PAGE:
Six musical artists made a kickstarter pledge to form a band for making music in a different way to how they usually play. It was successful and the band was called Digital Noise Academy. The six in question? Ken Andrews, Sharky Laguana, Charlotte Martin, Justin Meldal-Johnsen, Fernando Sanchez and Zadorozny. I came at the group from the perspective of being a long-term avid Charlotte Martin fan and I’d say that’s the least easiest cross over entry – this is a great rock band album.
“Stop Running” opens with a fantastic power rock anthem. The guitar and drums really power through and the vocals have an almost emo edge to them with the visceral scream of Stop Running in the choruses whilst the backing vocals hold a more haunting soothing quality. This is one to absolutely mosh to. “Melting Inside” then takes the group to a more industrial electronic rock. Pulsating on just one note in the verses its up to atmosphere to graze your eyes and build the tension which transforms into something akin to the Silent Hill games when devilish whispers growl for the verses. There’s something to be said throughout the album for the amount of change ups the drums perform in a track and here it really shines through. The drummer has more loops than a circus act.
Title track “Synemy” follows with a beautiful atmospheric rock ballad. The production makes all the guitars, synths and bass feel like they are softly bleeding over the speakers while the vocals pass through like a siren. The chorus is perfection and the song has such an epic sense of scale – start here if you’re looking for a sample of how great the album is. “Thursday Night Party” then swaps gears for an upbeat catchy pop rock track. The M83 influence bursts through here with all the hooks of trendy rock that has led to a small selection of rock bands topping charts with the same style of late. This is the mobile phone advert song only ten times less annoying! “Star Clusters” is another brite track although it spends most of the first half building on the chugging guitars and piano power chords before it explodes from the second chorus onwards into a lighter swaying anthem.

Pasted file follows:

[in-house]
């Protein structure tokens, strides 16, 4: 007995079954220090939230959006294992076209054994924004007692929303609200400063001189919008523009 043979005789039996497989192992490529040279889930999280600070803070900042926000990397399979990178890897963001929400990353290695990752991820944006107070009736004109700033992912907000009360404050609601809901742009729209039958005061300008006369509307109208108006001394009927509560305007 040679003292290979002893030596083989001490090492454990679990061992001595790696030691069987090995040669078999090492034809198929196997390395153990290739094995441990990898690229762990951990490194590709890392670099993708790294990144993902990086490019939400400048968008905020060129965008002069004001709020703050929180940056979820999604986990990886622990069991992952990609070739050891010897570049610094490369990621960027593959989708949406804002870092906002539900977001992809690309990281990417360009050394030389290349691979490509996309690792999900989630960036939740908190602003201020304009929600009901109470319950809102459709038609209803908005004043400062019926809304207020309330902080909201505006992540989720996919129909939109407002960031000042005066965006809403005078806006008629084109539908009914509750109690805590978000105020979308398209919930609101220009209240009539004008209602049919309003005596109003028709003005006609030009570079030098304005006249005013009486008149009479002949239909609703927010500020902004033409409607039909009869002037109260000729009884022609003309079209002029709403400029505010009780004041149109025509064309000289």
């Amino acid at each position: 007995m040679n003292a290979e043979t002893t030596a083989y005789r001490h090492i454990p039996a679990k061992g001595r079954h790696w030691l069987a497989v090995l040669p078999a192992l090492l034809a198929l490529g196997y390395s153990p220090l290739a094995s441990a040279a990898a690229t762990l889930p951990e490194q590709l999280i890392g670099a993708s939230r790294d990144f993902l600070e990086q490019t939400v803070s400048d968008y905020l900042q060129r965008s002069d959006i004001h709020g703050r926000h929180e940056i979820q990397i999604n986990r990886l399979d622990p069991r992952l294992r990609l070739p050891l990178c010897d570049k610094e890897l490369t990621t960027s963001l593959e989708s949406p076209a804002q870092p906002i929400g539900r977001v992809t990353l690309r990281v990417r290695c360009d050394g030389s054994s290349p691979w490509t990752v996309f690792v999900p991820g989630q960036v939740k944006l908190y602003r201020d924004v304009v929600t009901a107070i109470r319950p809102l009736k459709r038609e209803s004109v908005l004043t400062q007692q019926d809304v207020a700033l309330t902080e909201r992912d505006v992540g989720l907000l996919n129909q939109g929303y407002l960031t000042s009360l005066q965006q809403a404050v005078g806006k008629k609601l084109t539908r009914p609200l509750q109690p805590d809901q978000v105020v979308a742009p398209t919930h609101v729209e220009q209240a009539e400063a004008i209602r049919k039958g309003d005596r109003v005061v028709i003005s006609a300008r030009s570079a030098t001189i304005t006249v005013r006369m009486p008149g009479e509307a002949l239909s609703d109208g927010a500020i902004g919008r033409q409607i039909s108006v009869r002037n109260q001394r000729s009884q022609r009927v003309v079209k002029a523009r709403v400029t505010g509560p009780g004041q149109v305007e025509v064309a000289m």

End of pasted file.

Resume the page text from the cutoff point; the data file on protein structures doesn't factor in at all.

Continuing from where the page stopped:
“Circulation” keeps the trait of fast guitars and/or drums whilst giving a slow vocal delivery and the juxtaposition works really well. This has a really interesting mix on the drums and guitar so that the percussion rumbles instead of hits and the guitar is so thin like a bolt of electricity, it makes the track stand out sonically. “Old Ways” returns to more traditional production for an acoustic guitar and echo drum led track which builds up over the three minutes. It’s something Digital Noise Academy has a penchant for so that no track ever sits still. Extremely catchy one liner for a chorus too. “Gone Cold” sees for the first time piano take the fore with some draw organ for good measure. This song sounds like Charlotte Martin doing Radiohead without her singing. It’s broody, meticulous and bruised.
“What’s Left” see’s the bass brought up front in the mix for the mid tempo track that has a lot of electronic embellishments. It’s like the cup of coffee before one final hurrah which is “Touch” which showcases some hippy pop-rock at its finest. Catchy riffs, great group vocals and a general feel good feeling about the whole thing despite its want to throw unusual chords and notes in among the usual.
Digital Noise Academy’s “Synemy” is a fantastic album outright. You can hear little bits of each other’s styles throughout but they all merge nicely without too much compromise. Six artists on top of their game. What more could you want?